Powell: Always Dreaming deserving of three-year-old title
I don't make up my mind on any Eclipse Award votes since I wait for all the major stakes races to still be run. Yes, the Breeders' Cup carries extraordinary weight as many divisions are decided on the track, but that doesn't always work out as we saw in a couple of divisions this year.
In the three-year-old male division, it looks like it will come down to a battle between first-half leader ALWAYS DREAMING and second-half leader WEST COAST. Many of these decisions are influenced by recency; what we just saw seems to be more important than what happened months ago.
Always Dreaming began his three-year-old season with new trainer Todd Pletcher down at Gulfstream Park and was brilliant right from the start. He broke his maiden going two turns at Tampa Bay Downs by 11 lengths then came back to Gulfstream Park and won an allowance race by four lengths on a very tiring track that was not kind to speed.
With no Kentucky Derby (G1) eligibility points, it was all or nothing for Always Dreaming in the Florida Derby (G1). He showed an ability to rate off the pace and pounced on his rivals turning for home. The final margin of five lengths was impressive and the final time of 1:47 2/5 was even more impressive.
On to Kentucky, he received a masterful ride from Johnny Velazquez when he let the early speed clear then deftly moved to the outside where he settled beautifully. At the top of the stretch, it looked like he was in trouble when Wood Memorial (G2) winner IRISH WAR CRY loomed boldly but Always Dreaming kicked on and opened a decisive lead that he carried to the wire.
Winning the Derby meant running in the Preakness (G1), something trainer Todd Pletcher does not like to do off two-weeks rest, but he had no choice. Instead of going to the front, Always Dreaming was challenged hard by CLASSIC EMPIRE going into the first turn and wound up tiring down on the inside.
Always Dreaming was freshened up just a bit and came back in the Jim Dandy (G2) where he battled for the lead down on the inside before weakening. Horses will fool you sometimes as he galloped out well and bounced right back in his training, looking like a horse that might have needed a race.
Instead, he ran poorly in the Travers (G1) and it was found after the race that Always Dreaming suffered from severe gastric ulcers. His season was over and he should be back next year.
In the Travers, Always Dreaming was beaten decisively by West Coast and here is where the Eclipse Award process gets dicey. West Coast started out at Santa Anita this year and broke his maiden second time out going two turns as the 1-20 favorite. With expectations like that, Bob Baffert shipped him to Keeneland where he missed by a head in the Lexington (G3).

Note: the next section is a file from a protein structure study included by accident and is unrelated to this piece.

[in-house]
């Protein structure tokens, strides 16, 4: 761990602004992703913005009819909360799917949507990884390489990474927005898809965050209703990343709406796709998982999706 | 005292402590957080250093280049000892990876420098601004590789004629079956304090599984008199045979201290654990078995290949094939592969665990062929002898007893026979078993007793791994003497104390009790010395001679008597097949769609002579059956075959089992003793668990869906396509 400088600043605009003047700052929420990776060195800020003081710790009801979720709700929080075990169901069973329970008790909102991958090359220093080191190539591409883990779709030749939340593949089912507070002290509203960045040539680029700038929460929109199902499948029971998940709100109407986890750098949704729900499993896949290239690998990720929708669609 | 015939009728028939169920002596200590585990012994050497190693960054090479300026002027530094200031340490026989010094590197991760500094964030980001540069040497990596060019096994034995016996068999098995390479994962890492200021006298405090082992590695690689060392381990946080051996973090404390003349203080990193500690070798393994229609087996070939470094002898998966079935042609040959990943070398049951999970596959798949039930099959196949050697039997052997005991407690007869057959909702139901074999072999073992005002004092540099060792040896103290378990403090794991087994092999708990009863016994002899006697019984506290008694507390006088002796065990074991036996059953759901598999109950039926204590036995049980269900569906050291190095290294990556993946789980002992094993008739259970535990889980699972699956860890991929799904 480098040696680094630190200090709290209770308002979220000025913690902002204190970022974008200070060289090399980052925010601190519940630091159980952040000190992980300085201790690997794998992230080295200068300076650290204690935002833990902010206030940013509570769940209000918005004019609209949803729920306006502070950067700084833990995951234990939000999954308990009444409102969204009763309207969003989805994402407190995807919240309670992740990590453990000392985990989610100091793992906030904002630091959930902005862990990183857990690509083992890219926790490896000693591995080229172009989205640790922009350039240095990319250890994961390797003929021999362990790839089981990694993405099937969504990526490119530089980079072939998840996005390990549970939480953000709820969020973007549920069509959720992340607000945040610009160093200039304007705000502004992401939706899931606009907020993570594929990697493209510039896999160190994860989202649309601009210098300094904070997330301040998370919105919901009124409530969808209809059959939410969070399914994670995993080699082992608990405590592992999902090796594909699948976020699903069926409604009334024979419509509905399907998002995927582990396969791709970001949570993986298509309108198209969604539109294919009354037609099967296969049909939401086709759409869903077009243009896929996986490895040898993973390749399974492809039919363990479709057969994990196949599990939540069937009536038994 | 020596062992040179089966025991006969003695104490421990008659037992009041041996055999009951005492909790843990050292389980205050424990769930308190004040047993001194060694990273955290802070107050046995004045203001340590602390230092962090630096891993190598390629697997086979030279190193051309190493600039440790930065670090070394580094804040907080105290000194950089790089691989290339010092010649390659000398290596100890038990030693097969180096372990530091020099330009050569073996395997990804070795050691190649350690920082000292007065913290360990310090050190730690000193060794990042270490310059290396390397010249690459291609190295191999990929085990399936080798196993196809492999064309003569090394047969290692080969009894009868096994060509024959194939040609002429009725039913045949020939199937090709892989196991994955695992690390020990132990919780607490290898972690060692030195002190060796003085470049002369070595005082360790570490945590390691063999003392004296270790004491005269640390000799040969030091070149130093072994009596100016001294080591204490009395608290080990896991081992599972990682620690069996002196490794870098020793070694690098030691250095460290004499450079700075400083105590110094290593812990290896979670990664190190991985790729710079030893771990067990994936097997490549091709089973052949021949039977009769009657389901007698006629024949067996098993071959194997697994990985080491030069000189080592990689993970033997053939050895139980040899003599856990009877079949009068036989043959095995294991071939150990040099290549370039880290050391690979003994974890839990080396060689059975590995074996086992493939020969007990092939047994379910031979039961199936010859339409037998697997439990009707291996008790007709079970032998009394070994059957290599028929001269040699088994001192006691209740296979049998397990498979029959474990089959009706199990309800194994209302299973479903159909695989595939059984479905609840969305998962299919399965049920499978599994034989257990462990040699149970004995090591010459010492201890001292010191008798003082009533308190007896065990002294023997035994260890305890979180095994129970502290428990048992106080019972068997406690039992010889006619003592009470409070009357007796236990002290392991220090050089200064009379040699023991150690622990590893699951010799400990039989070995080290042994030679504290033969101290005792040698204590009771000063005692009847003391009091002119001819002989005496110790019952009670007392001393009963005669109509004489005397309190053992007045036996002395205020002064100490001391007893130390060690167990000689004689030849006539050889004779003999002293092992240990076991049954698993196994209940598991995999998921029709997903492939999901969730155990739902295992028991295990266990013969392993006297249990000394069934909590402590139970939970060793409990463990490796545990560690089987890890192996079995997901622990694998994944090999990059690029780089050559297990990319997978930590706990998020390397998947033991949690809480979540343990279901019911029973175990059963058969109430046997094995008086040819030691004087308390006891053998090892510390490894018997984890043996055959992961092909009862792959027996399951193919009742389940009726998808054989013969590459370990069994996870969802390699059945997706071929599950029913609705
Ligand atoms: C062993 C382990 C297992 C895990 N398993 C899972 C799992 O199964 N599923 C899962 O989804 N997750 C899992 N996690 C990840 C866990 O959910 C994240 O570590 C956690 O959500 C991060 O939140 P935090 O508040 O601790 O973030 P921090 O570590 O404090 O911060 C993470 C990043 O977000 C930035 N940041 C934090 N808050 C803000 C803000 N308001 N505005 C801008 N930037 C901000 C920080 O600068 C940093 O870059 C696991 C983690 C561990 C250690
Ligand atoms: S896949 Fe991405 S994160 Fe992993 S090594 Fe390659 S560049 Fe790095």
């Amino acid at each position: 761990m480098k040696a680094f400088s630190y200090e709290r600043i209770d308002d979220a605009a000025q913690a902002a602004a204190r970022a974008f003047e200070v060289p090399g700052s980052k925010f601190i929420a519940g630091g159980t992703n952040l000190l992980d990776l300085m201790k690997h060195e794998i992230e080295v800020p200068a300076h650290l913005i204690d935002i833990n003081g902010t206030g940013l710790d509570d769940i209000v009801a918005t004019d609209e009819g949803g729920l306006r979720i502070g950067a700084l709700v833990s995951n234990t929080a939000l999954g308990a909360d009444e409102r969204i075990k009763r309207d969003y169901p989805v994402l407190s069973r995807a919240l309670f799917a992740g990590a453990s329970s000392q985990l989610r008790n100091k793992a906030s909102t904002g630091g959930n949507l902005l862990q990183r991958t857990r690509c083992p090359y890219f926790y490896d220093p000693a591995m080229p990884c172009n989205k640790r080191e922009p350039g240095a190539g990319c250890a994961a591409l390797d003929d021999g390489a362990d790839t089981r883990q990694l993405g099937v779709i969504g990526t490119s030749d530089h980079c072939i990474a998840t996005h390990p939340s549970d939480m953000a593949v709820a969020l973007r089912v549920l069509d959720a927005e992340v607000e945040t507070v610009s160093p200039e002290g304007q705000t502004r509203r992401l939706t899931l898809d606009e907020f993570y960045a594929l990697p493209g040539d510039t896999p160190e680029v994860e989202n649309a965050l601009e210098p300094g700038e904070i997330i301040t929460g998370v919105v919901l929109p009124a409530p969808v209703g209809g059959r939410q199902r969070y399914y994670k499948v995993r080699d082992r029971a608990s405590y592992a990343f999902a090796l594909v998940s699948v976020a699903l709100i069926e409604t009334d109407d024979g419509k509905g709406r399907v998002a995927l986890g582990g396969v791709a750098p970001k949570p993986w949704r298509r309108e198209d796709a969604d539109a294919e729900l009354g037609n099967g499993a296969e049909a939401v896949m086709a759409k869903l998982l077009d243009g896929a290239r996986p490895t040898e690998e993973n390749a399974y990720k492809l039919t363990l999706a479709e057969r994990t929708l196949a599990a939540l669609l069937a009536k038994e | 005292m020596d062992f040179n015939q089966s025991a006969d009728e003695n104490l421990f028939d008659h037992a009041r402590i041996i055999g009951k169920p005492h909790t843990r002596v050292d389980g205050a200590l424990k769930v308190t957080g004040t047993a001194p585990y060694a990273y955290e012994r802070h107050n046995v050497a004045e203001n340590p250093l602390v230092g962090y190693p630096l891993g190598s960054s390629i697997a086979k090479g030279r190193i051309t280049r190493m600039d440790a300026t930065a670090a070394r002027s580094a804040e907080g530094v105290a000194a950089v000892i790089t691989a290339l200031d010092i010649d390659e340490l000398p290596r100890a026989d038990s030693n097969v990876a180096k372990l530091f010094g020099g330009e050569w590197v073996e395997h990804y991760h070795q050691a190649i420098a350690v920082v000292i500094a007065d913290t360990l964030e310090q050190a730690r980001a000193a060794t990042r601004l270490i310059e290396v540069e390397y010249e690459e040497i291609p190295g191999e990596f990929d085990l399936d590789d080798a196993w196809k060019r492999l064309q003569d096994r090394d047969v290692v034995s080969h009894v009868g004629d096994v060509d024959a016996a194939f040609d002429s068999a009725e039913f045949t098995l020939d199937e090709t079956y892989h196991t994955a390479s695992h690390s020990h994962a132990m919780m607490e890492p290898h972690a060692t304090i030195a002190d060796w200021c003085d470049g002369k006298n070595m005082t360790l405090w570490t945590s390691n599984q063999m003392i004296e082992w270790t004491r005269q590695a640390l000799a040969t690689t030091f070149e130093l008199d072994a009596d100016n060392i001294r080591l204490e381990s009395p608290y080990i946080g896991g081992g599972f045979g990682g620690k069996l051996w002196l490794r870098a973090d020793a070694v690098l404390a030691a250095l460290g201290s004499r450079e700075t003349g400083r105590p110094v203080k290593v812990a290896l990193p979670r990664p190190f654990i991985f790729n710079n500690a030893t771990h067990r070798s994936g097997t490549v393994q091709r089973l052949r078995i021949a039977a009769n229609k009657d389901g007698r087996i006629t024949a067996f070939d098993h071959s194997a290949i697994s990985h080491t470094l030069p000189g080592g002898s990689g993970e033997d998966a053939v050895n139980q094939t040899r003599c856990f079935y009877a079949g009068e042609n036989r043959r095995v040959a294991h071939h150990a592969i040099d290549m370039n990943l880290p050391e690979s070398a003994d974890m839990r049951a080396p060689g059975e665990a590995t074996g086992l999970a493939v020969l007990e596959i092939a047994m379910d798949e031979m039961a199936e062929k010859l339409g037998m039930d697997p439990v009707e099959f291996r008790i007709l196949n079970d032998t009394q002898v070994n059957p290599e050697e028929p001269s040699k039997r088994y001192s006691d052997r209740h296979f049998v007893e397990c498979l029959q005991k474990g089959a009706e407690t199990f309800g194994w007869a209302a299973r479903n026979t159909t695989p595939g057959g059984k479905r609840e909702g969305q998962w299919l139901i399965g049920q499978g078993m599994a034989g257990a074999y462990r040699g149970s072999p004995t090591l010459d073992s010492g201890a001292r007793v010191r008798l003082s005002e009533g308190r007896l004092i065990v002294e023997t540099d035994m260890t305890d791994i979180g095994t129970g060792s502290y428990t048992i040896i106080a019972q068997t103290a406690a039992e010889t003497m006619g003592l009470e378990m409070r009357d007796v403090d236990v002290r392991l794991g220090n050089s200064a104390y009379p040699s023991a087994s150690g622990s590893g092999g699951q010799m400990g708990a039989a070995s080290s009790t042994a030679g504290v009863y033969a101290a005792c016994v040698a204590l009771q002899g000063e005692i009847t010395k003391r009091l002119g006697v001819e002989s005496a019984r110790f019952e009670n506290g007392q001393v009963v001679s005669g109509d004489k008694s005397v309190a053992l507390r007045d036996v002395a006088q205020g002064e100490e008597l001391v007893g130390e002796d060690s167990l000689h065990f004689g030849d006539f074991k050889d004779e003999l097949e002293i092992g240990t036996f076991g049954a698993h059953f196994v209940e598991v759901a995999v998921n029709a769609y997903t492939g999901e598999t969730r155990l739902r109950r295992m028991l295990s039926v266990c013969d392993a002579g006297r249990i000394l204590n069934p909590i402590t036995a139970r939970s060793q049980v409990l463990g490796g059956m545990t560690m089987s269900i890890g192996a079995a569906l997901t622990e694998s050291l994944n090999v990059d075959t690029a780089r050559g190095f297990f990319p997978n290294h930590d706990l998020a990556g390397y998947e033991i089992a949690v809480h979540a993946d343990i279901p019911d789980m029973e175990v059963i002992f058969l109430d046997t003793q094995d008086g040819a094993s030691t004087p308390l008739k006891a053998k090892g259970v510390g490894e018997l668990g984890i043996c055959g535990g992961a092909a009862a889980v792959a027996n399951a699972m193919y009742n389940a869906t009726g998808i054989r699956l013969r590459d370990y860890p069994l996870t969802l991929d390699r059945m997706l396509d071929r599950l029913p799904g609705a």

Derby Fever had subsided and he went back to Santa Anita and won an allowance race against older horses on the day that the Preakness was run. Three weeks later, he shipped to Belmont, not for the Belmont S. (G1) but the un-graded Easy Goer, which he won easily. Baffert shipped him back west and he took down the Los Alamitos Derby (G3) as the 2-5 favorite.
With the exception of the Easy Goer, none of West Coast's running times were especially fast so he somehow went to Saratoga for the Travers under the radar despite Baffert pulling off the same feat the year before with the unheralded, at that time, ARROGATE.
Dismissed at 6-1, West Coast, just like Arrogate, gunned to the front and never looked back and won by over three lengths. He followed that up with a 7 1/4-length win in the Pennsylvania Derby (G1) and now went to the Breeders' Cup Classic (G1) with a championship in his sights.
Always Dreaming's resume showed a win in the Florida Derby and a decisive win in the 20-runner Kentucky Derby. Two Grade 1 stakes wins, but the Kentucky Derby is the one that everyone points for and he beat them all. The rest of his season went downhill and it was on this slide that West Coast emerged with his wins in the Travers and Pennsylvania Derby.
To me, the Kentucky Derby carries more weight than the Travers and the Florida Derby, before the war for attrition takes its toll, is more important than the Pennsylvania Derby. Going into the Breeders' Cup Classic I thought it was close, but Always Dreaming was the leader of the division as I can't help holding it against West Coast and Baffert for skipping the Preakness, Belmont and Haskell Invitational (G1).
The Classic was run and West Coast was a solid third, ahead of the other three-year-olds in the race, but none of them were in the championship picture. Being beaten by GUN RUNNER and COLLECTED should not hurt him too bad, but was it enough?
I say it was not and Always Dreaming, by the narrowest of margins, gets my vote, not filed yet, for champion three-year-old male of 2017.
(Leslie Martin/Adam Coglianese Photography)